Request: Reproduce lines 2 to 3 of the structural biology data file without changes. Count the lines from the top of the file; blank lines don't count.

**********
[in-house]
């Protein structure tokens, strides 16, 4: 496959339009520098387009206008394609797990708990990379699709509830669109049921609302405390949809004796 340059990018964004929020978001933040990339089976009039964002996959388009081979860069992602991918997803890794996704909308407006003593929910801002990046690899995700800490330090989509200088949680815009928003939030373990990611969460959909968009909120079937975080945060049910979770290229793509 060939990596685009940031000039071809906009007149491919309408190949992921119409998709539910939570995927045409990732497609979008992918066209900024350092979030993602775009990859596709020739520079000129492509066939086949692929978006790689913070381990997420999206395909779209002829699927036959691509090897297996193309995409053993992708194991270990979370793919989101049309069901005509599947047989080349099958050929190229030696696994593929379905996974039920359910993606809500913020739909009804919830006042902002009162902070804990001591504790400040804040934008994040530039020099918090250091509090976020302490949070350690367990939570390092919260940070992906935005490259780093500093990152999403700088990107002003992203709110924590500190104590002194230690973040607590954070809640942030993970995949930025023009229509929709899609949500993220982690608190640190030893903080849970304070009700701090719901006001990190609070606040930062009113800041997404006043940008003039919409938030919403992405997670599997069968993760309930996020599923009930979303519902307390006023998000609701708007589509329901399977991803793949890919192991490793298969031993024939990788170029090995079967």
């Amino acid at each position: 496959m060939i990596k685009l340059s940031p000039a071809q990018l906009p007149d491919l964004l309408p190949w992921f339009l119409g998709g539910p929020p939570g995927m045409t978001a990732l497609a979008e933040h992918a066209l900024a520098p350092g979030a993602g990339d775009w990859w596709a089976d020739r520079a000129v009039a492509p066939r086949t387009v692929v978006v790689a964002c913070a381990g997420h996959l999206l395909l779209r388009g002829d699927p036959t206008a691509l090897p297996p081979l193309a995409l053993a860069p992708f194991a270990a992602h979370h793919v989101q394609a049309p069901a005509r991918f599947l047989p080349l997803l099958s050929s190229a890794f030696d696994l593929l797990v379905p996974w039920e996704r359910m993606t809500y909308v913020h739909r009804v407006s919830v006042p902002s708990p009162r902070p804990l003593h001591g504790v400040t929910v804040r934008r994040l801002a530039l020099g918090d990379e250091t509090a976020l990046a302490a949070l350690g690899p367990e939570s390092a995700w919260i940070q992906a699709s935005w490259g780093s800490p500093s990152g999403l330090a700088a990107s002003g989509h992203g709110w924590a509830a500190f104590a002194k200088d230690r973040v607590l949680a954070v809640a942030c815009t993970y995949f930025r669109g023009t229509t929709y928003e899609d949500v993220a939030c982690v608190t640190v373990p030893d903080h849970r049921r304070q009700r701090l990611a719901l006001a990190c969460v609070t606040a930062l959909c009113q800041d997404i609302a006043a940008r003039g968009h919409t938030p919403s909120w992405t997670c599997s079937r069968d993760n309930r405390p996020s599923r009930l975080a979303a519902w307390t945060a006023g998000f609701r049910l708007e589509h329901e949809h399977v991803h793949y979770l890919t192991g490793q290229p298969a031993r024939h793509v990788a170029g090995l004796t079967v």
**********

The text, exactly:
């Protein structure tokens, strides 16, 4: 496959339009520098387009206008394609797990708990990379699709509830669109049921609302405390949809004796 340059990018964004929020978001933040990339089976009039964002996959388009081979860069992602991918997803890794996704909308407006003593929910801002990046690899995700800490330090989509200088949680815009928003939030373990990611969460959909968009909120079937975080945060049910979770290229793509 060939990596685009940031000039071809906009007149491919309408190949992921119409998709539910939570995927045409990732497609979008992918066209900024350092979030993602775009990859596709020739520079000129492509066939086949692929978006790689913070381990997420999206395909779209002829699927036959691509090897297996193309995409053993992708194991270990979370793919989101049309069901005509599947047989080349099958050929190229030696696994593929379905996974039920359910993606809500913020739909009804919830006042902002009162902070804990001591504790400040804040934008994040530039020099918090250091509090976020302490949070350690367990939570390092919260940070992906935005490259780093500093990152999403700088990107002003992203709110924590500190104590002194230690973040607590954070809640942030993970995949930025023009229509929709899609949500993220982690608190640190030893903080849970304070009700701090719901006001990190609070606040930062009113800041997404006043940008003039919409938030919403992405997670599997069968993760309930996020599923009930979303519902307390006023998000609701708007589509329901399977991803793949890919192991490793298969031993024939990788170029090995079967």
């Amino acid at each position: 496959m060939i990596k685009l340059s940031p000039a071809q990018l906009p007149d491919l964004l309408p190949w992921f339009l119409g998709g539910p929020p939570g995927m045409t978001a990732l497609a979008e933040h992918a066209l900024a520098p350092g979030a993602g990339d775009w990859w596709a089976d020739r520079a000129v009039a492509p066939r086949t387009v692929v978006v790689a964002c913070a381990g997420h996959l999206l395909l779209r388009g002829d699927p036959t206008a691509l090897p297996p081979l193309a995409l053993a860069p992708f194991a270990a992602h979370h793919v989101q394609a049309p069901a005509r991918f599947l047989p080349l997803l099958s050929s190229a890794f030696d696994l593929l797990v379905p996974w039920e996704r359910m993606t809500y909308v913020h739909r009804v407006s919830v006042p902002s708990p009162r902070p804990l003593h001591g504790v400040t929910v804040r934008r994040l801002a530039l020099g918090d990379e250091t509090a976020l990046a302490a949070l350690g690899p367990e939570s390092a995700w919260i940070q992906a699709s935005w490259g780093s800490p500093s990152g999403l330090a700088a990107s002003g989509h992203g709110w924590a509830a500190f104590a002194k200088d230690r973040v607590l949680a954070v809640a942030c815009t993970y995949f930025r669109g023009t229509t929709y928003e899609d949500v993220a939030c982690v608190t640190v373990p030893d903080h849970r049921r304070q009700r701090l990611a719901l006001a990190c969460v609070t606040a930062l959909c009113q800041d997404i609302a006043a940008r003039g968009h919409t938030p919403s909120w992405t997670c599997s079937r069968d993760n309930r405390p996020s599923r009930l975080a979303a519902w307390t945060a006023g998000f609701r049910l708007e589509h329901e949809h399977v991803h793949y979770l890919t192991g490793q290229p298969a031993r024939h793509v990788a170029g090995l004796t079967v």